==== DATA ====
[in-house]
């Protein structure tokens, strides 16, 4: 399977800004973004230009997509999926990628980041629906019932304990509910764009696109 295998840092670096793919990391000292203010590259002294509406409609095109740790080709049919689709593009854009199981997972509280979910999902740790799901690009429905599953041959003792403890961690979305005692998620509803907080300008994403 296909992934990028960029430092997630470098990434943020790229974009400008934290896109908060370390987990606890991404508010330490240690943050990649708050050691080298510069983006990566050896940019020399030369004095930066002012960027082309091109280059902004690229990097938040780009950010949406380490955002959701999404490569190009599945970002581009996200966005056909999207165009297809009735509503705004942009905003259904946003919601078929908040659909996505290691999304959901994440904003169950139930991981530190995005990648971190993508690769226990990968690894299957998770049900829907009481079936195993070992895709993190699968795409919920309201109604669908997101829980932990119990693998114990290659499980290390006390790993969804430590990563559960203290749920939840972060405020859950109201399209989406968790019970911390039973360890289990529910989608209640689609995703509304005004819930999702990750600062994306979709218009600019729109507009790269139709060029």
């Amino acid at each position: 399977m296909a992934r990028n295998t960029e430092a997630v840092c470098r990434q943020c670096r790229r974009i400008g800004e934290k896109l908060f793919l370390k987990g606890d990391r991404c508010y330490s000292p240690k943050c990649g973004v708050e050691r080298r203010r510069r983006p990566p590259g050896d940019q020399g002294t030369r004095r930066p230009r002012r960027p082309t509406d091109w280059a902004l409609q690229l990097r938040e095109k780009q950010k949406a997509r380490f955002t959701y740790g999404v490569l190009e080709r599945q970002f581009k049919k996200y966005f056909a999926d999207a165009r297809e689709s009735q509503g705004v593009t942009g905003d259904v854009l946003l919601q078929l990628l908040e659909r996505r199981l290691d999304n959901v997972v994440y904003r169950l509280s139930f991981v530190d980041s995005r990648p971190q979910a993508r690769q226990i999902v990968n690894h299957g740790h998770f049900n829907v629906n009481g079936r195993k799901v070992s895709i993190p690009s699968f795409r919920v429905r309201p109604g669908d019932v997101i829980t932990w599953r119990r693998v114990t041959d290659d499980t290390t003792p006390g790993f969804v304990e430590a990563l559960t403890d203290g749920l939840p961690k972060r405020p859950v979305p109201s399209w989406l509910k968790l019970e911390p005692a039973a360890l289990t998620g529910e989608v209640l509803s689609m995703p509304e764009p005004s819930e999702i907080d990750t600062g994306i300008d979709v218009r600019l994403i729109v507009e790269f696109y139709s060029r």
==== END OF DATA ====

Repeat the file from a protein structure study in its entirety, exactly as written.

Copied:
[in-house]
């Protein structure tokens, strides 16, 4: 399977800004973004230009997509999926990628980041629906019932304990509910764009696109 295998840092670096793919990391000292203010590259002294509406409609095109740790080709049919689709593009854009199981997972509280979910999902740790799901690009429905599953041959003792403890961690979305005692998620509803907080300008994403 296909992934990028960029430092997630470098990434943020790229974009400008934290896109908060370390987990606890991404508010330490240690943050990649708050050691080298510069983006990566050896940019020399030369004095930066002012960027082309091109280059902004690229990097938040780009950010949406380490955002959701999404490569190009599945970002581009996200966005056909999207165009297809009735509503705004942009905003259904946003919601078929908040659909996505290691999304959901994440904003169950139930991981530190995005990648971190993508690769226990990968690894299957998770049900829907009481079936195993070992895709993190699968795409919920309201109604669908997101829980932990119990693998114990290659499980290390006390790993969804430590990563559960203290749920939840972060405020859950109201399209989406968790019970911390039973360890289990529910989608209640689609995703509304005004819930999702990750600062994306979709218009600019729109507009790269139709060029």
């Amino acid at each position: 399977m296909a992934r990028n295998t960029e430092a997630v840092c470098r990434q943020c670096r790229r974009i400008g800004e934290k896109l908060f793919l370390k987990g606890d990391r991404c508010y330490s000292p240690k943050c990649g973004v708050e050691r080298r203010r510069r983006p990566p590259g050896d940019q020399g002294t030369r004095r930066p230009r002012r960027p082309t509406d091109w280059a902004l409609q690229l990097r938040e095109k780009q950010k949406a997509r380490f955002t959701y740790g999404v490569l190009e080709r599945q970002f581009k049919k996200y966005f056909a999926d999207a165009r297809e689709s009735q509503g705004v593009t942009g905003d259904v854009l946003l919601q078929l990628l908040e659909r996505r199981l290691d999304n959901v997972v994440y904003r169950l509280s139930f991981v530190d980041s995005r990648p971190q979910a993508r690769q226990i999902v990968n690894h299957g740790h998770f049900n829907v629906n009481g079936r195993k799901v070992s895709i993190p690009s699968f795409r919920v429905r309201p109604g669908d019932v997101i829980t932990w599953r119990r693998v114990t041959d290659d499980t290390t003792p006390g790993f969804v304990e430590a990563l559960t403890d203290g749920l939840p961690k972060r405020p859950v979305p109201s399209w989406l509910k968790l019970e911390p005692a039973a360890l289990t998620g529910e989608v209640l509803s689609m995703p509304e764009p005004s819930e999702i907080d990750t600062g994306i300008d979709v218009r600019l994403i729109v507009e790269f696109y139709s060029r």